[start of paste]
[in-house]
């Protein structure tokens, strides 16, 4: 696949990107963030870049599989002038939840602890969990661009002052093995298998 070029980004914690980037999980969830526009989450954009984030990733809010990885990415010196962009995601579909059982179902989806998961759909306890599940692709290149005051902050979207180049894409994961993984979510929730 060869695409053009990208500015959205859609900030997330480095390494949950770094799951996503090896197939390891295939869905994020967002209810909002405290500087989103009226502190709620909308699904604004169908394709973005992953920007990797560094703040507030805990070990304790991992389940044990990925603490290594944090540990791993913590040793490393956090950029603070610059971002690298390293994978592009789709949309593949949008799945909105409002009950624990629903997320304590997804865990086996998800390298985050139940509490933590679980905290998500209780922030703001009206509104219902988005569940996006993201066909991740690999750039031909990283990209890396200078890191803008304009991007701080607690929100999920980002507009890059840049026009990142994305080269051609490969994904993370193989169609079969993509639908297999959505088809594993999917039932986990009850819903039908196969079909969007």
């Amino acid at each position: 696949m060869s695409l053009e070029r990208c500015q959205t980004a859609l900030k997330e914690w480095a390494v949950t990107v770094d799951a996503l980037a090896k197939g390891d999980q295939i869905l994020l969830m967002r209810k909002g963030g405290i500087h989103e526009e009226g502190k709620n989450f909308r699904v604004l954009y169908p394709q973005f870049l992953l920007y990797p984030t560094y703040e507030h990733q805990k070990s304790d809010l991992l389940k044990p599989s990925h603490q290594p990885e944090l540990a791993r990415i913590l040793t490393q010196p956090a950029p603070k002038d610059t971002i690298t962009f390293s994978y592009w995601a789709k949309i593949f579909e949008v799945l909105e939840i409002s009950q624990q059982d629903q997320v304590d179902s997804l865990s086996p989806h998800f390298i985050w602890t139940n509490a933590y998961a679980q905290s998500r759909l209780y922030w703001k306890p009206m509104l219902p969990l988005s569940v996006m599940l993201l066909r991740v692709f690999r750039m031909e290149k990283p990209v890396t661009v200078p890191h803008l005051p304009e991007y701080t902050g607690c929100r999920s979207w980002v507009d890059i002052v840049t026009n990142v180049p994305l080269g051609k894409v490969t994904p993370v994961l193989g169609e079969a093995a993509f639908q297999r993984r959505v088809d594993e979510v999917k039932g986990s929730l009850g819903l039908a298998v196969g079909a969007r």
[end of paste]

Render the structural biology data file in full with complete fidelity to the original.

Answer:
[in-house]
């Protein structure tokens, strides 16, 4: 696949990107963030870049599989002038939840602890969990661009002052093995298998 070029980004914690980037999980969830526009989450954009984030990733809010990885990415010196962009995601579909059982179902989806998961759909306890599940692709290149005051902050979207180049894409994961993984979510929730 060869695409053009990208500015959205859609900030997330480095390494949950770094799951996503090896197939390891295939869905994020967002209810909002405290500087989103009226502190709620909308699904604004169908394709973005992953920007990797560094703040507030805990070990304790991992389940044990990925603490290594944090540990791993913590040793490393956090950029603070610059971002690298390293994978592009789709949309593949949008799945909105409002009950624990629903997320304590997804865990086996998800390298985050139940509490933590679980905290998500209780922030703001009206509104219902988005569940996006993201066909991740690999750039031909990283990209890396200078890191803008304009991007701080607690929100999920980002507009890059840049026009990142994305080269051609490969994904993370193989169609079969993509639908297999959505088809594993999917039932986990009850819903039908196969079909969007």
């Amino acid at each position: 696949m060869s695409l053009e070029r990208c500015q959205t980004a859609l900030k997330e914690w480095a390494v949950t990107v770094d799951a996503l980037a090896k197939g390891d999980q295939i869905l994020l969830m967002r209810k909002g963030g405290i500087h989103e526009e009226g502190k709620n989450f909308r699904v604004l954009y169908p394709q973005f870049l992953l920007y990797p984030t560094y703040e507030h990733q805990k070990s304790d809010l991992l389940k044990p599989s990925h603490q290594p990885e944090l540990a791993r990415i913590l040793t490393q010196p956090a950029p603070k002038d610059t971002i690298t962009f390293s994978y592009w995601a789709k949309i593949f579909e949008v799945l909105e939840i409002s009950q624990q059982d629903q997320v304590d179902s997804l865990s086996p989806h998800f390298i985050w602890t139940n509490a933590y998961a679980q905290s998500r759909l209780y922030w703001k306890p009206m509104l219902p969990l988005s569940v996006m599940l993201l066909r991740v692709f690999r750039m031909e290149k990283p990209v890396t661009v200078p890191h803008l005051p304009e991007y701080t902050g607690c929100r999920s979207w980002v507009d890059i002052v840049t026009n990142v180049p994305l080269g051609k894409v490969t994904p993370v994961l193989g169609e079969a093995a993509f639908q297999r993984r959505v088809d594993e979510v999917k039932g986990s929730l009850g819903l039908a298998v196969g079909a969007r």